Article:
Celebrate New Year in Scotland’s Capital, the Home of Hogmanay for 21 years.
Edinburgh’s Winter Festival over Christmas and New Year 2013 has been a fantastic success with a bigger and brighter feast of entertainment, a Carnival atmosphere, Funfair fun and Fireworks for all ages.
Scotland’s capital city is without doubt the ‘Home of Hogmanay’.
Throughout December, city visitors and local residents have flocked to Princes Street Gardens to enjoy a sky high ride on the Ferris Wheel, a whirl around the ice-rink and browse the European Christmas market.
Over at St. Andrew’s Square, there were screams of delight from those brave enough to go on the Star Flyer; a circus cabaret at the Spiegeltent theatre, kids’ carousel rides, then warm up with a hot whisky toddy at the Chalet bar.
First launched in 1993, Edinburgh’s Hogmanay is a three day Festival starting on 30th December with the ever popular Torchlight procession led by Viking Warriors, from George IV Bridge to Calton Hill. The finale was a dramatic Son et Lumiere fireworks and longship-burning spectacle.
On the evening of 31st December, my partner Ken and I were among 75,000 international revellers gathering in the city centre to celebrate New Year at Edinburgh’s Hogmanay Street Party. The weather was perfect, mild, dry with a clear sky to see the dark silhouette of the Castle up on the rock.
This is a major global event, welcoming visitors from over sixty countries including Australia, Brazil, Germany, Hungary, Italy, Japan, Korea, Malta, New Zealand, Portugal, Sweden, Turkey and USA.
We weaved our way through the happy crowds of friends singing and laughing, many wearing crazy costumes – three men dressed as large yellow bananas! – and others in novelty hats, kilts and even formal tuxedos with black ties.
The Street Party began with a burst of Fireworks from Calton Hill at 20:14 (8.14pm), followed by countdown fireworks at 9.00pm, 10.00pm and 11.00pm from the Castle Rock. Music performances took place all evening on various stages from Waverley Bridge to Frederick Street, featuring such bands as King Creosote, Django Django and the Rezillos.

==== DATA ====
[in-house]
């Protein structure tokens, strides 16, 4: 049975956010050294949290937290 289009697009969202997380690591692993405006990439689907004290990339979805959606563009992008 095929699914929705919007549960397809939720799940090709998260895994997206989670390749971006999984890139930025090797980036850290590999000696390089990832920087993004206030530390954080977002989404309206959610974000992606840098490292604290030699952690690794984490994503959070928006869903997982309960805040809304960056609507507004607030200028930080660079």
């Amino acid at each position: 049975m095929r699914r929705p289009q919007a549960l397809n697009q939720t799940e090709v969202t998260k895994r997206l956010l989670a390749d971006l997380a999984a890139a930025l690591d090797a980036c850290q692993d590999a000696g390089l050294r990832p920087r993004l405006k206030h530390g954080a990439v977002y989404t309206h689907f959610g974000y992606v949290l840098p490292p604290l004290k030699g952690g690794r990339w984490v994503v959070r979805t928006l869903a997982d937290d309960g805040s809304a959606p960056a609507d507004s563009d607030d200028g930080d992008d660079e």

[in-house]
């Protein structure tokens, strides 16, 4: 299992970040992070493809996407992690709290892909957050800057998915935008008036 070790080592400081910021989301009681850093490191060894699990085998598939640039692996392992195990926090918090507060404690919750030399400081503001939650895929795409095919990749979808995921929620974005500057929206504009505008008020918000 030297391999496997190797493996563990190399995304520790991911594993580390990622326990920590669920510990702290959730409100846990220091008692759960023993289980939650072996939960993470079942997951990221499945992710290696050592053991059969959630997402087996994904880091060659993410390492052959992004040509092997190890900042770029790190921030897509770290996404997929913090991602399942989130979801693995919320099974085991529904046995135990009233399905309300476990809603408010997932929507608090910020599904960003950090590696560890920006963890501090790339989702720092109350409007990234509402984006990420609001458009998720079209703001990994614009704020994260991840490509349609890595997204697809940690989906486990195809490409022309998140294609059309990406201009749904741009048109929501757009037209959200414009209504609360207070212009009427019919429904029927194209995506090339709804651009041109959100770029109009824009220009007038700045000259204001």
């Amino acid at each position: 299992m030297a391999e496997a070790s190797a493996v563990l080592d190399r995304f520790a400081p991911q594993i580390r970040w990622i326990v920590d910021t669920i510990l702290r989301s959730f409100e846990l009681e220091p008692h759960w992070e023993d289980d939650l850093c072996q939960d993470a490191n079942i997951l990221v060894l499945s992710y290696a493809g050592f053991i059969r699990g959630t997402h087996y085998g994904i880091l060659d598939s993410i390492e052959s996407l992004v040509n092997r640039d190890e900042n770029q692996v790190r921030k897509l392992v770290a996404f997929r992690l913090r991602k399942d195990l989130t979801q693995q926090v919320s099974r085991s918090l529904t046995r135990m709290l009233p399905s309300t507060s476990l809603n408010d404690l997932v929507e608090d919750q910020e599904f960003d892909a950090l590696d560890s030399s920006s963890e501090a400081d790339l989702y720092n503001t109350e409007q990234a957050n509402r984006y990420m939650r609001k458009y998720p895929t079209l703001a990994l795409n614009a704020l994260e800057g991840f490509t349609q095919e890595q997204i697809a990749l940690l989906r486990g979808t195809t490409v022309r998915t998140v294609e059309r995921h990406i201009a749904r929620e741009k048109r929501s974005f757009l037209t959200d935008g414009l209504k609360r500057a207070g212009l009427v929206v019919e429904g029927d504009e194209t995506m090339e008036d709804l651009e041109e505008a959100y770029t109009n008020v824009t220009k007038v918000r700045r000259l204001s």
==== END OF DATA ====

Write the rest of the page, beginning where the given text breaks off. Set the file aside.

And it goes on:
At the top of the Mound, the Rewinder DJs played the best dance tunes while those with tickets to the Keilidh joined in a truly Scottish party for traditional Highland reels and country dancing.
The Concert in the Gardens, headlined by Pet Shops Boys with special guests, The 1975 and Nina Nesbitt, (live music from 8.30pm – 1am) was a sell out gig.
The minutes ticked by very quickly amidst the festive mood and soon time for what we had all been anticipating, the magnificent Fireworks at midnight: a sparkling display of 16,000 shooting rockets and golden flashes from Edinburgh Castle lit up the night sky. 2014 had begun with a cracking, colourful bang.
And the Hogmanay Festival continues next day on 1st January with more entertainment, Art Galleries, Films and outdoor activities on offer.
Start the New Year perhaps with a refreshing, chilly dip in the Firth of Forth – the Loony Dook – beside the Forth Bridge!.
New in this year’s Festival was Scot:Lands, an imaginatively-curated programme of regional arts, culture, music and drama from around Scotland – families with children welcome and especially ideal for all the international visitors. And it was all completely free.
At the National Musuem of Scotland, participants were given postcards and a map to set off on a walk around the Old Town to churches, galleries and theatre venues for a magical range of performances all afternoon.
First to Greyfriars Kirk to hear Jenna and Bethany Reid from Shetland playing keyboards and fiddle, then on to Assembly CheckPoint for Highland Storytelling and Songs, with charming hospitality – local beer, cheese and oatcakes – from Ullapool.
Our journey continued to the Hub to see the multi-media play, “Whatever gets you through the Night” by Cora Bissett and friends. The audience sat on rugs on the floor watching the romantic, enchanting story unfold through drama, mime, music, dance and film.
As darkness fell around 4pm, we reached Old St. Paul’s Church to join a queue of like-minded Scot:Lands enthusiasts – many faces we had seen in each venue. We waited and chatted and shared our mutual, cultural experience from place to place and nobody minded the slight drizzle of rain.
Soon we made our way upstairs into the ancient Church – dark shadows, candlelit. In the centre, the art collective FOUND, a unique band of eclectic instruments performed melodic, electronic, funky, jazzy music and choral songs.
This dreamlike concert in the incense-scented chapel was the perfect, calm and quietly spiritual start to the New Year. 2014 is Scotland’s Big Year – Commonwealth Games, Homecoming, Ryder Cup, Arts Festivals and a lot more besides!
“Life is not measured by the number of breaths we take,
but by the places and moments that take our breath away”
So begins Patricia Schultz’ travel book, “1,000 Places to See Before you Die.”
Edinburgh’s New Year Festival is one of her 1,000 breathtaking places to see. If you haven’t experienced Edinburgh’s famous Hogmanay Party, add it to your own travel Bucket List now!
Happy New Year – Cheers!
Photographer credit: Ken J. Scott